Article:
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President Donald Trump pardoned Michael Milken long after he had been released from prison. (Source)

What is the purpose of such a pardon? Is it merely designed to whitewash a convicted person's public image, or does it essentially erase their conviction, so they can no longer be legally discriminated against as a criminal? To put it another way, can such a person still be called a criminal?

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    He was a convicted criminal. Now he is not a convicted criminal anymore. That can make a huge practical difference to someone’s life. You can get jobs that you couldn’t get before, for example.
    – gnasher729
    Sep 6 at 17:53
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    sometimes criminals are pardoned even if they are already dead and even if the laws are unjust. like alan turing iirc. but then again this should've been a posthumous exoneration. Michael Milken is definitely something else. very good question. it's of course a dumb question if you change pardon to exonerate. but really pardon...wonder what good this will do? let's find out what the answers have to say.
    – BCLC
    Sep 7 at 8:03
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In the US, you can still call a pardoned person a criminal. However, there are other consequences of a criminal conviction that a pardon can wipe away. For instance, a criminal record can stop you from getting professional licenses, owning a firearm, and in some states even voting or running for office. A pardon removes those consequences.

Separately, while a pardon doesn't stop anyone from calling you a convicted felon, it does serve as a form of official forgiveness. After having called him a felon, the US government has now said that Michael Milken has repaid his debt to society. You'll sometimes see pardons for dead people where the forgiveness is the only point.

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    What I didn’t like at all was the pardon for Alan Turing. As you say, pardon = forgiveness. Alan Turing didn’t need forgiveness, what he needed was some medieval laws getting changed 15 years earlier.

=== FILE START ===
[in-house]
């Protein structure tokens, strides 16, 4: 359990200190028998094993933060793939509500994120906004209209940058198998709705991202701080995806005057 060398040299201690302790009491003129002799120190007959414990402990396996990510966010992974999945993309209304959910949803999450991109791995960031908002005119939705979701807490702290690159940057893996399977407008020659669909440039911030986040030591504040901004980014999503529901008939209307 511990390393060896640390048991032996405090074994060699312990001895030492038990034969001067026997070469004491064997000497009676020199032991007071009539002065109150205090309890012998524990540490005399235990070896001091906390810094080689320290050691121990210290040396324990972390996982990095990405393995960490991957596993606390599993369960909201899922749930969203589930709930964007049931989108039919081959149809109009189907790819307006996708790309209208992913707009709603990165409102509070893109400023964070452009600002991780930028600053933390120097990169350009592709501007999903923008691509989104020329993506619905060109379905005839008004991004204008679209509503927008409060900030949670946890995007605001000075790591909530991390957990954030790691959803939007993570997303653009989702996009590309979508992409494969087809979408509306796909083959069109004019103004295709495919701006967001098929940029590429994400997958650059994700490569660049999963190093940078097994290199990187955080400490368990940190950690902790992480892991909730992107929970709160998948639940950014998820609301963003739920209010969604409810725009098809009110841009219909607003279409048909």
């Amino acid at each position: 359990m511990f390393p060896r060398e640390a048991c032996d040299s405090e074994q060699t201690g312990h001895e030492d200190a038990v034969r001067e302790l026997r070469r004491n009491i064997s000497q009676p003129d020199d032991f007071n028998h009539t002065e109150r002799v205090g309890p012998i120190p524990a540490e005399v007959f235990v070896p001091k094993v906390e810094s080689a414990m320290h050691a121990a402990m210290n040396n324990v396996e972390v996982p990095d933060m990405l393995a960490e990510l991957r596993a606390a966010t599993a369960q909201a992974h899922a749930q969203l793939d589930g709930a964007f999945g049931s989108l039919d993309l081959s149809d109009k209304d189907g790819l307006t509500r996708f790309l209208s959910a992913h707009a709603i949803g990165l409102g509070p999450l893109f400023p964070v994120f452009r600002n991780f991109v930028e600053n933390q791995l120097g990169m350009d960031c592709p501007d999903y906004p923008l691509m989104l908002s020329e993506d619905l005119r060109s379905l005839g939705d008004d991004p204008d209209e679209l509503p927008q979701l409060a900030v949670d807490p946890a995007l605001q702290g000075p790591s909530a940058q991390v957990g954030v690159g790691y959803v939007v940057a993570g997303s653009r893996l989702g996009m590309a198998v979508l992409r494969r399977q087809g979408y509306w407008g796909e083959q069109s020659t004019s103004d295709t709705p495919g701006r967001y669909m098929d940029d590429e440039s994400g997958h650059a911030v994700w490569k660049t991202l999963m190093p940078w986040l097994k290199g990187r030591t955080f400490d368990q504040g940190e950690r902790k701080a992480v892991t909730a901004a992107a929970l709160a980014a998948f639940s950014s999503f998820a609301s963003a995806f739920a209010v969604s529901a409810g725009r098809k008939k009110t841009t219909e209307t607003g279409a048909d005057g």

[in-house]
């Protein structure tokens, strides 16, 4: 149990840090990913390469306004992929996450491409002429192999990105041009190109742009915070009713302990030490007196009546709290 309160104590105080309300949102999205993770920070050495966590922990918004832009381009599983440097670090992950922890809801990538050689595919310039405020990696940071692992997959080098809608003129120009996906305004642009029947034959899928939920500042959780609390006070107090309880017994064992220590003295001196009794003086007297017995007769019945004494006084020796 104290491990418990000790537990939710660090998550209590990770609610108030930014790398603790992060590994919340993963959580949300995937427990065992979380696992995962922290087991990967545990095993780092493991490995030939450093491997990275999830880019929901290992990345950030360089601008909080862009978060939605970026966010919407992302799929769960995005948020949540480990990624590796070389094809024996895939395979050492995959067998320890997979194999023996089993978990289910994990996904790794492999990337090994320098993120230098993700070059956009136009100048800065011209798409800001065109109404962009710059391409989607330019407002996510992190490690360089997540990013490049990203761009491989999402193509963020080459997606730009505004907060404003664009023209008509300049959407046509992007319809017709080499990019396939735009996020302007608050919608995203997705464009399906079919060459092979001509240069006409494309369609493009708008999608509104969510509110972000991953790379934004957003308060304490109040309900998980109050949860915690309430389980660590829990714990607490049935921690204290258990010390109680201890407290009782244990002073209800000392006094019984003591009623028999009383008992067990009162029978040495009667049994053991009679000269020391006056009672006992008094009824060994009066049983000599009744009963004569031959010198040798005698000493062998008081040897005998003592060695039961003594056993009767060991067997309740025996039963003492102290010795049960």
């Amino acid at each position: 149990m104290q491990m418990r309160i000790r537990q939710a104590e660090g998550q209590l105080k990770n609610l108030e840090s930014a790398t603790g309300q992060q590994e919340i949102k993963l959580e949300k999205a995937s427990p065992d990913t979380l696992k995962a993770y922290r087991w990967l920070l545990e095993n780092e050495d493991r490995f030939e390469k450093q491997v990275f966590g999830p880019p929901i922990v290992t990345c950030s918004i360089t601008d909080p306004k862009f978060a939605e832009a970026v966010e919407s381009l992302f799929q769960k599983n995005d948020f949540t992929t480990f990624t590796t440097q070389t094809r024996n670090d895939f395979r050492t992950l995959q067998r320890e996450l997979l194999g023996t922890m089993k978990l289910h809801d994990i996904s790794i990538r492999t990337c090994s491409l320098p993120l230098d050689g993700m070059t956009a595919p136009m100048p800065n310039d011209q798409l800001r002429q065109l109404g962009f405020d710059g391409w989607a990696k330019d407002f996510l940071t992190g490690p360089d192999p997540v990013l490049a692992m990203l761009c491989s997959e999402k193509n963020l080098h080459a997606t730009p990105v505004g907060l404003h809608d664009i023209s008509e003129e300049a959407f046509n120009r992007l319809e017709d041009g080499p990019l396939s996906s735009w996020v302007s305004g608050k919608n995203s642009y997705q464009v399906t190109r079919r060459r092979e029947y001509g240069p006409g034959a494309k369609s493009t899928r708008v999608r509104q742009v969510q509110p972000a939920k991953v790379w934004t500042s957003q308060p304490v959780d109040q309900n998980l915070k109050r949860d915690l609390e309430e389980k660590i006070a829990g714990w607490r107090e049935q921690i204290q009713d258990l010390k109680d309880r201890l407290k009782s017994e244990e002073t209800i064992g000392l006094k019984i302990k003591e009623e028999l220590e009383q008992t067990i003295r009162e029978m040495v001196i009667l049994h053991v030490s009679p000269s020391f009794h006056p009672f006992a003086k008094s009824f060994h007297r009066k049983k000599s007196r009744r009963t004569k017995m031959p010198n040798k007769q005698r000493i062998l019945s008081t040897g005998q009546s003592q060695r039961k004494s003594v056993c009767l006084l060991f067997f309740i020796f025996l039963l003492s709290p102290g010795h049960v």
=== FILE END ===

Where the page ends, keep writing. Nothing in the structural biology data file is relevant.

– gnasher729
    Sep 6 at 18:56
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    @gnasher729 surely there are other instances of people being pardoned after society comes to the conclusion that the law under which they were convicted was unjust.
    – phoog
    Sep 7 at 2:30
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    @gnasher729 you are correct. It is very hard for the government to admit error, but in this case they have done the right thing: theguardian.com/world/2009/sep/11/pm-apology-to-alan-turing. Most wrongly convicted people just suffer. Some are granted official government forgiveness for their non-transgressions. A very select few get government apologies.
    – emory
    Sep 7 at 2:44
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    A pardon is what it is. Whether to interpret it as "forgiveness" or "leniency" or "apology" or "retroactive acquittal" is sort of in the eye of the beholder. The legal system doesn't really have separate mechanisms for those, so the pardon plays multiple roles. Sep 7 at 5:30
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    @NateEldredge agreed re the forgiveness. a pardon i think is more like a reconciliation than forgiveness. i'm no law expert or anything, but i hate the idea presented here (whether the idea is incorrectly presented or is correctly presented but is kinda horrifying, so you know [gasai] i won't shoot the messenger with a downvote or anything. and if it's not shoot the messenger, then still not a law expert or anything) of how pardon means debt is paid when actually debt is paid as soon as you've served your time.
    – BCLC
    Sep 7 at 8:08

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